7:58 AM Sep 8, 1993


Geneva Sep (Chakravarthi Raghavan) -- Regional integration schemes, and formation of large economic spaces around the United States and the European Community is extending beyond trade to embrace services, investment, labour, environment etc, but there is no internationally agreed criteria for a wider evaluation of these arrangements, according to an UNCTAD Secretariat Report to the Trade and Development Board.

Regional integration, UNCTAD says, could proceed together with further development of the international trading system and, in reality, even large integration groupings and trading nations have an interest in remaining open to cooperation with other regions.

However, the track of regional integration has not been without some important deviations from openness and it has not always considered potential problems for third countries.

There has been increased awareness that integration does not automatically lead to growth and there is a need for conscious action visavis weaker partners.

The General Agreement on Trade and Tariffs, the report notes, provides a framework for evaluation trade aspects of integration, as well as for review and consultations.

GATT evaluations focus on trade in goods and compatibility with existing contractual commitments. Corresponding rules are under negotiations in the Uruguay Round in relation to services.

However, the GATT criteria do not capture sufficiently the economic effects of integration, such as trade diversion or creation, nor the increasingly comprehensive nature of the integration arrangements.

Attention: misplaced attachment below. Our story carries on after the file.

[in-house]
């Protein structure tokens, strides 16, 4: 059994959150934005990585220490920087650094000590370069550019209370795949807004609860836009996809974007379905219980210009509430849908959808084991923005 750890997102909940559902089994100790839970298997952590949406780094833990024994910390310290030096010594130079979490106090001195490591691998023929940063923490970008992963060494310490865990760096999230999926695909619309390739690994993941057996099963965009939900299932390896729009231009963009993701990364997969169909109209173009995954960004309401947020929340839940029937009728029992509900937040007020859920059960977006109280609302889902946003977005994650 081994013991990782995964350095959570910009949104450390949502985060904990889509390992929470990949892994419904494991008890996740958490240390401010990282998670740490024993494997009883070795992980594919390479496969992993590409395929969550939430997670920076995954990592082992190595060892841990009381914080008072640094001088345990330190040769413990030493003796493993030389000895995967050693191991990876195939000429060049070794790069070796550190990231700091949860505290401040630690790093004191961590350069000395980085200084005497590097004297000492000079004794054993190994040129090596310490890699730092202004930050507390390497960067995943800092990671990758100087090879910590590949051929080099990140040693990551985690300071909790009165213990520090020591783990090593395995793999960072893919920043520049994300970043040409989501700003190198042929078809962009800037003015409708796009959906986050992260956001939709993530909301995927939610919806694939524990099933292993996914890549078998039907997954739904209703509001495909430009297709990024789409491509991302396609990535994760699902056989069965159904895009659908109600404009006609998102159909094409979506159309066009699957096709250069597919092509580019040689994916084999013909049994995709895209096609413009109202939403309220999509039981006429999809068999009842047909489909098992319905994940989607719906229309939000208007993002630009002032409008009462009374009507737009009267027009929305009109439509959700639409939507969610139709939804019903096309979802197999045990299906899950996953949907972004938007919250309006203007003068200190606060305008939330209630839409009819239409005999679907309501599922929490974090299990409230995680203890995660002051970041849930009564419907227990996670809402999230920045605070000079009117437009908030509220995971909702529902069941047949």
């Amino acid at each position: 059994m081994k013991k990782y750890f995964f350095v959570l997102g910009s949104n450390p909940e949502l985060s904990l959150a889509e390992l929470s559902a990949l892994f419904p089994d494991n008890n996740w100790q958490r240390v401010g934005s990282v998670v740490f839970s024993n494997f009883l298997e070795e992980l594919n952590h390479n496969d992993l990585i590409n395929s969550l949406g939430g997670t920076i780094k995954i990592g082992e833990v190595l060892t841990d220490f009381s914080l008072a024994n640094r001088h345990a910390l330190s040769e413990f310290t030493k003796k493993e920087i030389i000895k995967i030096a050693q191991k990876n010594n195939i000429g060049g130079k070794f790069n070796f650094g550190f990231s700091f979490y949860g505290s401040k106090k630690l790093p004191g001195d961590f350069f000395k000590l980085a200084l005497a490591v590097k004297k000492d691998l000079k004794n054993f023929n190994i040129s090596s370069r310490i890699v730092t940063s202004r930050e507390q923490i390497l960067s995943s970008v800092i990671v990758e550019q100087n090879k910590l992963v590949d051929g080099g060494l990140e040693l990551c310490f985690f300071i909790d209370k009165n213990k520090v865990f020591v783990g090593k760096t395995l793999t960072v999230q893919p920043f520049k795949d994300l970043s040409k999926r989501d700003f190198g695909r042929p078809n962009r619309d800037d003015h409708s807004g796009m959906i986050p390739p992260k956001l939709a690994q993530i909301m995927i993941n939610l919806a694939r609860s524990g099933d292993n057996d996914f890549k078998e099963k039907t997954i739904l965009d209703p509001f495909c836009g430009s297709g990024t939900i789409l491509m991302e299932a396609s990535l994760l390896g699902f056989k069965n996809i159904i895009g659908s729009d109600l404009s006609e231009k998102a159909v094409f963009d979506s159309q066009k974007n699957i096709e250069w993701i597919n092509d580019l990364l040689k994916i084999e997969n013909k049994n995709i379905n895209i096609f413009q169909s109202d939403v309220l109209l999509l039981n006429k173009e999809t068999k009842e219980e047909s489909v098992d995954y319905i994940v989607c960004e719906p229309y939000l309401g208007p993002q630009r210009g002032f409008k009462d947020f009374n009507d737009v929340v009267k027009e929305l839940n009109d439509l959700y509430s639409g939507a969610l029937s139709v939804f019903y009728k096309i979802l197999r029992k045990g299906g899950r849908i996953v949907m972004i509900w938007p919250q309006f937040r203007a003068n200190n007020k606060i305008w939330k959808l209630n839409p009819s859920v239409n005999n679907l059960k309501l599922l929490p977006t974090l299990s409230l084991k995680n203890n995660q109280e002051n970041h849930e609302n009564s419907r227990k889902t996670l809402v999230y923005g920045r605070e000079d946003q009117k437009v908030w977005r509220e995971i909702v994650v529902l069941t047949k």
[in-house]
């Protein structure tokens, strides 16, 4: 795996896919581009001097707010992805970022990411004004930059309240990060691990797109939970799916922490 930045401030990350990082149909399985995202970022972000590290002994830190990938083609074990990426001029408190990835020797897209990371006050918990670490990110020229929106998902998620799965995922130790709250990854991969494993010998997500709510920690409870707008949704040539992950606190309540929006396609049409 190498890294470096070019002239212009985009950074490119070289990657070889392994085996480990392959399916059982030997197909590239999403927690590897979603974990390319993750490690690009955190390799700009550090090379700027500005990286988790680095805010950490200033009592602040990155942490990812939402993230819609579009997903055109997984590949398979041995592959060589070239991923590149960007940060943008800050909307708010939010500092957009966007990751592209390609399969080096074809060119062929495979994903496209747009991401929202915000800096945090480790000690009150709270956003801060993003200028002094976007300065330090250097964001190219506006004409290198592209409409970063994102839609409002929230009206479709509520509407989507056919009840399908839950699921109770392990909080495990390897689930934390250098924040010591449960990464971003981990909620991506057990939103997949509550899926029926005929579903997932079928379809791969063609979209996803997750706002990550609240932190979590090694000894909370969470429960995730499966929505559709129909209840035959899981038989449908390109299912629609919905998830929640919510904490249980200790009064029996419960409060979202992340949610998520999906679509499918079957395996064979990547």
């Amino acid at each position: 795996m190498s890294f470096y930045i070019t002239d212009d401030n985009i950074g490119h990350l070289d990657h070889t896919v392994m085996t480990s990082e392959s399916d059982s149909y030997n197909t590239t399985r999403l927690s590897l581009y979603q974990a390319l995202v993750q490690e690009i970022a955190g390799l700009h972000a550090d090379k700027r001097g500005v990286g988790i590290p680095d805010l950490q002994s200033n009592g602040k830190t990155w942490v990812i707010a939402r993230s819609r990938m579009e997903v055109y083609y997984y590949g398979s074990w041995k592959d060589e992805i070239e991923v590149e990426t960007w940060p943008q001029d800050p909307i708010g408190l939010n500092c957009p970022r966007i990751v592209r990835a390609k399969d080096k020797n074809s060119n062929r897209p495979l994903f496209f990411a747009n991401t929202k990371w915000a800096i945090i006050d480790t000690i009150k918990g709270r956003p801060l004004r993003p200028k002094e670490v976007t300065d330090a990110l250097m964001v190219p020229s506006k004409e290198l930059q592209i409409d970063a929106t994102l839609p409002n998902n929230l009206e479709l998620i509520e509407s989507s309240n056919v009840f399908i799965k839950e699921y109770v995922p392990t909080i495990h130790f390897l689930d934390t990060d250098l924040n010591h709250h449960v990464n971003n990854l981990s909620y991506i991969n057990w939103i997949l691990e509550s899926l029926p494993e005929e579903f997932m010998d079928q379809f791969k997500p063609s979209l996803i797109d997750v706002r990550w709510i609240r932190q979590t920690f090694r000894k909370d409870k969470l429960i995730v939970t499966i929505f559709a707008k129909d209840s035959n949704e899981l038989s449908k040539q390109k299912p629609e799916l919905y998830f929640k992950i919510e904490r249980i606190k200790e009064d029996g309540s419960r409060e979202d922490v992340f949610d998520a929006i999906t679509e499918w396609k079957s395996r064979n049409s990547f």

Evaluating the impact of groupings on international trade and economic cooperation under the sole angle of trade barriers is becoming an insufficient focus, UNCTAD comments.

Such an evaluation, it adds, will become more meaningful if provisions of integration arrangements are also compared with similar emerging disciplines in new areas under negotiations in the Uruguay Round.

There are no internationally agreed criteria for such wider evaluation, though some general principles have been affirmed by the UN General Assembly and at UNCTAD-VIII.

A major yardstick in evaluation, the report suggests, should be whether groupings, in devising their internal schemes, have given due regard to existing and emerging international disciplines, have observed existing international standards or are open to adjust their instruments to the newly emerging rules, including those emanating from the Uruguay Round.

A preliminary analysis prepared by the secretariat of the provisions of the NAFTA, European Economic Area (EEA) and the Draft Final Act in the Uruguay Round shows that wherever they are consistent, they can be subsumed in the multilateral trading system and viewed as building blocks of the system.

However, if regional groupings introduced conflicting approaches and mechanisms, they could hamper progress in strengthening the international trading system.

There is little in these agreements that would directly impede action at the multilateral level on services, intellectual property rights or subsidies. The acceptance of the DFA would effectively multilateralize a number of elements of the regional agreements and even go beyond them in areas such as agriculture.

A second yardstick for evaluation, the report suggests, should relate to the actual implementation of the integration agreements. In particular the evaluation could relate to the extent to which groupings and member states have extended new schemes and liberalization measures to third countries or opened possibilities for participation or whether they have attached conditions to the extension to third countries or applied new rules in a preferential manner.